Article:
On September 19, 2013, the federal Canadian government and the provincial governments of British Columbia and Ontario announced an Agreement in Principle to establish a "cooperative capital markets regulatory system" (the Cooperative System) and invited other provinces and territories to participate. This announcement follows the federal government's proposal for the creation of a national securities regulator by way of negotiated agreement with the provinces and territories in the March 2013 Federal Budget (see our previous Blakes Bulletin found here).
The Agreement reflects the 2011 decision of the Supreme Court of Canada that the federal government's previously proposed legislation establishing a national securities regulator was unconstitutional, as falling outside federal jurisdiction (see our previous Blakes Bulletin found here). The Agreement provides that each jurisdiction is acting within its constitutional jurisdiction and is not surrendering its own jurisdiction over the matters in the Agreement.
The Agreement contemplates one single regulator would administer provincial and federal legislation under authority delegated by each participating jurisdiction.
Among the stated purposes of the Cooperative System are the facilitation of capital raising through more integrated markets on the basis of national standards reflected in cooperatively developed regulations consistently applied, the strengthening of Canada's capacity to manage systemic risk and enabling Canada to play a more influential role in international capital market regulatory initiatives.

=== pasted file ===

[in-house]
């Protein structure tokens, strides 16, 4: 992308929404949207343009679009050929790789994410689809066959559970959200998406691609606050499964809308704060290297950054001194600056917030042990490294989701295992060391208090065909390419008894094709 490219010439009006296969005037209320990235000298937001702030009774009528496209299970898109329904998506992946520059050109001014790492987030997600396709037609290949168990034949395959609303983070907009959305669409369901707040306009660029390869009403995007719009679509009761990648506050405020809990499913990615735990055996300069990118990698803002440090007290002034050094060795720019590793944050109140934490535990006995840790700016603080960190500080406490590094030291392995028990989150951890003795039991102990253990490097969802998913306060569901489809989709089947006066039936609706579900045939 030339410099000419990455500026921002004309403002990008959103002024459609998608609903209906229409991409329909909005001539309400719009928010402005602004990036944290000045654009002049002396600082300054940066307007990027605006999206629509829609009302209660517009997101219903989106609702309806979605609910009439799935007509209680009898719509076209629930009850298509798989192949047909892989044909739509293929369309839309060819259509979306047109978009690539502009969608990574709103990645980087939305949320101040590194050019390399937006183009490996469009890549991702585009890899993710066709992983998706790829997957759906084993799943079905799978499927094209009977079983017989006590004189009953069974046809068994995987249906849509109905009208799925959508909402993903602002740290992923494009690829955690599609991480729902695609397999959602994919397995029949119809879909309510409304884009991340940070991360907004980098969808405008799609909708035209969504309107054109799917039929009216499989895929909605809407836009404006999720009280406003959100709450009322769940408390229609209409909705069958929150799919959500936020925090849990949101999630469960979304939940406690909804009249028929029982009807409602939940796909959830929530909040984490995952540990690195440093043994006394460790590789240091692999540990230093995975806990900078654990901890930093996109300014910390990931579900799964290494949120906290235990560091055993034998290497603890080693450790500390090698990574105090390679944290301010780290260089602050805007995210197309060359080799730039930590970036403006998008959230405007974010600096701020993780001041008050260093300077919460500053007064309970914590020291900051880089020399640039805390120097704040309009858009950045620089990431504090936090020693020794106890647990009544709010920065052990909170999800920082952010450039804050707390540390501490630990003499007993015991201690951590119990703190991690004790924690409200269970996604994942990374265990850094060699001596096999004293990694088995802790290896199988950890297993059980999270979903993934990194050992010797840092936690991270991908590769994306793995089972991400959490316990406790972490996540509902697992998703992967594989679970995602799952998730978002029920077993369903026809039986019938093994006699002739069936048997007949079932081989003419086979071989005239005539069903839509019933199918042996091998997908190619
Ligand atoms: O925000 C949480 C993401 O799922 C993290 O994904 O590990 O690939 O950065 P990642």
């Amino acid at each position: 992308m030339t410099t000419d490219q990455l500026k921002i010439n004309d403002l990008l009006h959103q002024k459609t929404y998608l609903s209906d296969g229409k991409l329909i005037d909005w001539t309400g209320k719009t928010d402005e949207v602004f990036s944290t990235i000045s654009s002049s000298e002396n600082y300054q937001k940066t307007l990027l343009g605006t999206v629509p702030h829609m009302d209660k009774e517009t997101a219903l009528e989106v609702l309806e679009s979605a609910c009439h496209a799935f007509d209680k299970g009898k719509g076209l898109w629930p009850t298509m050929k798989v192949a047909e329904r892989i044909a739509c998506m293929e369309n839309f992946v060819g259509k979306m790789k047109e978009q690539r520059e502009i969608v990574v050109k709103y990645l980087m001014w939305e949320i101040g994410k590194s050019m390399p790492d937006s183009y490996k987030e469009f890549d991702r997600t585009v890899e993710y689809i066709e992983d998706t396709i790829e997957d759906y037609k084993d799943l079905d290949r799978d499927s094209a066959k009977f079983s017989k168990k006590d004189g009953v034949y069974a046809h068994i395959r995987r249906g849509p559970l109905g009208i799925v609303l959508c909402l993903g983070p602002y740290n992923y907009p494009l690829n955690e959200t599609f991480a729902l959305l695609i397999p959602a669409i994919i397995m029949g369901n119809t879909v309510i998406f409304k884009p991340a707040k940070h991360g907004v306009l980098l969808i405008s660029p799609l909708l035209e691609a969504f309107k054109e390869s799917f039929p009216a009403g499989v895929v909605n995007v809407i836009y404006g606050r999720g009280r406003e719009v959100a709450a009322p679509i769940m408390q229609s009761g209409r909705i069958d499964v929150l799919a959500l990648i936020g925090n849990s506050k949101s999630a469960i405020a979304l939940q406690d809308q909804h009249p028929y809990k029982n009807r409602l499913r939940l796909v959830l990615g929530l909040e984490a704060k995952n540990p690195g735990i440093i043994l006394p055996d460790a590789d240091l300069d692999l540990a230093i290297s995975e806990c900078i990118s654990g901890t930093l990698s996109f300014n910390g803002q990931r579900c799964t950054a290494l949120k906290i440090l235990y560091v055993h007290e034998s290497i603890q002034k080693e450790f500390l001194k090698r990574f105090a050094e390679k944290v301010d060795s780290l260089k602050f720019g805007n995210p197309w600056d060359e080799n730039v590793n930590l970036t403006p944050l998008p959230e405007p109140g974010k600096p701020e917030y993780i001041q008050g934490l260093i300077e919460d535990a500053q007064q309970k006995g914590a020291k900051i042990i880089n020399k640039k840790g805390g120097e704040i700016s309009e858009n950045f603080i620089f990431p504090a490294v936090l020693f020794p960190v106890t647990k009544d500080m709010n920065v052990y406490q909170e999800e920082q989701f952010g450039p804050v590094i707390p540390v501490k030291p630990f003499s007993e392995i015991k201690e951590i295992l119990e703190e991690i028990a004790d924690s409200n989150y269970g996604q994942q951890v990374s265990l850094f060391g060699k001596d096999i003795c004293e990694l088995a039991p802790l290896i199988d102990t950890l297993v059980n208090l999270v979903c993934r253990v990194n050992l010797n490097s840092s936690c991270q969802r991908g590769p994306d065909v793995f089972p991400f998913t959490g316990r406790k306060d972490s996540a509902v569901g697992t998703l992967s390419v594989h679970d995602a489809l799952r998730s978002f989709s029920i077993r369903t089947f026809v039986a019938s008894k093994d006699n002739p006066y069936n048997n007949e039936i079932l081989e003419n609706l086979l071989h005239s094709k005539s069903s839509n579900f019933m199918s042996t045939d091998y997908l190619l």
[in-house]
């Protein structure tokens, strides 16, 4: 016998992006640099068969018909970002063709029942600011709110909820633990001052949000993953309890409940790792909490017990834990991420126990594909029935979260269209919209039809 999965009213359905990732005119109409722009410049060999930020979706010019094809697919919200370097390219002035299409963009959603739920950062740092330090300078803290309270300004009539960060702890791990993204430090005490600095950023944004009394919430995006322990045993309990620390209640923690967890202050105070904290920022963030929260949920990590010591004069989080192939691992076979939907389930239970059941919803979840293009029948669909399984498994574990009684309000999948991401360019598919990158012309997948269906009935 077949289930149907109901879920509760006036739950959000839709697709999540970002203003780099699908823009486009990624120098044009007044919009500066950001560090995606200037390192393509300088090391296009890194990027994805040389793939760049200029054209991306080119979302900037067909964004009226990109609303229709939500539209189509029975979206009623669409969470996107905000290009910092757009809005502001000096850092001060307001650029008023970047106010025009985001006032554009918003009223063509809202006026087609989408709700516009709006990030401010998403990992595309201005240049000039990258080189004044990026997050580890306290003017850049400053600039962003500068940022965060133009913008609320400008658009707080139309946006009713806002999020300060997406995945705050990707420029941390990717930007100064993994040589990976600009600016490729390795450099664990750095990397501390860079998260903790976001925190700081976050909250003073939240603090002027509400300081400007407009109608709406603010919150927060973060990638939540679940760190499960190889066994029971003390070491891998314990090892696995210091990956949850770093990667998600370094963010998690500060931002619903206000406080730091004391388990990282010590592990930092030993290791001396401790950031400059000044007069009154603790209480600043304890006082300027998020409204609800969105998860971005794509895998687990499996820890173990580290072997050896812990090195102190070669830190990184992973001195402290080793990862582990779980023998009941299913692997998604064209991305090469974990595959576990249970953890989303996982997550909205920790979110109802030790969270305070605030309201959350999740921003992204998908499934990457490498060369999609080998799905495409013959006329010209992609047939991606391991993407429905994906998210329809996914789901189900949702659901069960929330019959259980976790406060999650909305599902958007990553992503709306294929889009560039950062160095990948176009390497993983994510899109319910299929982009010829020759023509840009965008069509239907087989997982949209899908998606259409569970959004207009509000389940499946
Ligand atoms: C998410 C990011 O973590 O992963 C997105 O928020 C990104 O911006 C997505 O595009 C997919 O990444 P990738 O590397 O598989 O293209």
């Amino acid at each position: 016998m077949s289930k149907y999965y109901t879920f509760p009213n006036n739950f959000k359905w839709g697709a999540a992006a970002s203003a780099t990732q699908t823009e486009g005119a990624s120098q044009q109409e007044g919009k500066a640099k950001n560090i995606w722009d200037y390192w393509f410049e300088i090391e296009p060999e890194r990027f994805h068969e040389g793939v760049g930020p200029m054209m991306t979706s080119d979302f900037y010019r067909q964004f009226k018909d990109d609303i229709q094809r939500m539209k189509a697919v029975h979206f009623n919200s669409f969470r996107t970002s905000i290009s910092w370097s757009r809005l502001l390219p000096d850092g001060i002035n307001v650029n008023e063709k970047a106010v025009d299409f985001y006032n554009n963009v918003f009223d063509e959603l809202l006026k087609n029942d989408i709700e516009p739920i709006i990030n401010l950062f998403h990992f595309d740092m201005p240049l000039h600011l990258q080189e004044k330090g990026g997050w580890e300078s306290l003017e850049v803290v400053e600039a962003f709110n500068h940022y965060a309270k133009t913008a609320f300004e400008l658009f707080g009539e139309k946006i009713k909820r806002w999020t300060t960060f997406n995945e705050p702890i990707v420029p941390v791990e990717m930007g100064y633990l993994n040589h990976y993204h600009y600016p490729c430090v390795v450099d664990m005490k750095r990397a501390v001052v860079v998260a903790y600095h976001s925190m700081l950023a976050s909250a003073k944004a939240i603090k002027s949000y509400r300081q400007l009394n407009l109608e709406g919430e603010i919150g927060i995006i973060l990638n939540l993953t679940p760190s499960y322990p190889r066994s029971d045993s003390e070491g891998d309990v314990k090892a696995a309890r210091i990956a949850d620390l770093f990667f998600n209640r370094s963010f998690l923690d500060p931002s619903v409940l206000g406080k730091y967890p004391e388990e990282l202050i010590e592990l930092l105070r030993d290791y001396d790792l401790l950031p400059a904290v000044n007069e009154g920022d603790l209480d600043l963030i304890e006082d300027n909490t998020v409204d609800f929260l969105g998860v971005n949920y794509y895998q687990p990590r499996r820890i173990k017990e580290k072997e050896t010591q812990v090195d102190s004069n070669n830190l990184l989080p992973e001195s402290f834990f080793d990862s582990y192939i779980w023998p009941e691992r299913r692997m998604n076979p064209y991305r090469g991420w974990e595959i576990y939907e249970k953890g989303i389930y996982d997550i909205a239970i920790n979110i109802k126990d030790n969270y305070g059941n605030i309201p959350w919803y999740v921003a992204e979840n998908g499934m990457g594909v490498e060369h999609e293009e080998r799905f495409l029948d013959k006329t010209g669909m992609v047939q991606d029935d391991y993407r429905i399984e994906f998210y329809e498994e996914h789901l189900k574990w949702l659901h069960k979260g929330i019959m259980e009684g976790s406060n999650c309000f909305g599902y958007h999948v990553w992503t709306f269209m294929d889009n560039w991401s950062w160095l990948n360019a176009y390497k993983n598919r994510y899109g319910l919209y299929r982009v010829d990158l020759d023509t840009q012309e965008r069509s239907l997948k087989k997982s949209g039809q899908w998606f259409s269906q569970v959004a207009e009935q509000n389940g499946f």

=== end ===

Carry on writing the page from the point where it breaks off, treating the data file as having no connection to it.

As set out in the Agreement, some of the key features of the proposed Cooperative System are:
A combination of both provincial and federal legislation
- Uniform provincial legislation regarding regulation of securities markets would be adopted by each participating jurisdiction
- Federal legislation would address criminal matters and matters related to systemic risk
- The common regulator would have an executive head office in Toronto
- The regulator would be administered by an expert board of directors overseen by a council of Ministers, with each participating jurisdiction represented
- The council of Ministers would have authority for approving regulations
- Local offices in all participating jurisdictions would be maintained
- Self-funded through a single, simplified fee structure
The Agreement seeks to reassure provinces and territories that the capacity to weigh and consider local perspectives would be maintained. It appears that this reassurance was not enough for Quebec as its Finance Minister publicly rejected the invitation to join the Cooperative System on the day it was announced and the Quebec Intergovernmental Affairs Minister has signalled that the province may oppose the initiative in court.
With the enactment of legislation by each participating jurisdiction proposed to be completed by the end of 2014, the "cooperative capital markets regulator" is expected to be operational in the participating jurisdictions by July 1, 2015. With the apparent opposition of at least some of the provinces which have significant capital markets, it is not clear whether the proposed Cooperative System will assist, or in fact detract from, national harmonization of Canadian securities regulation.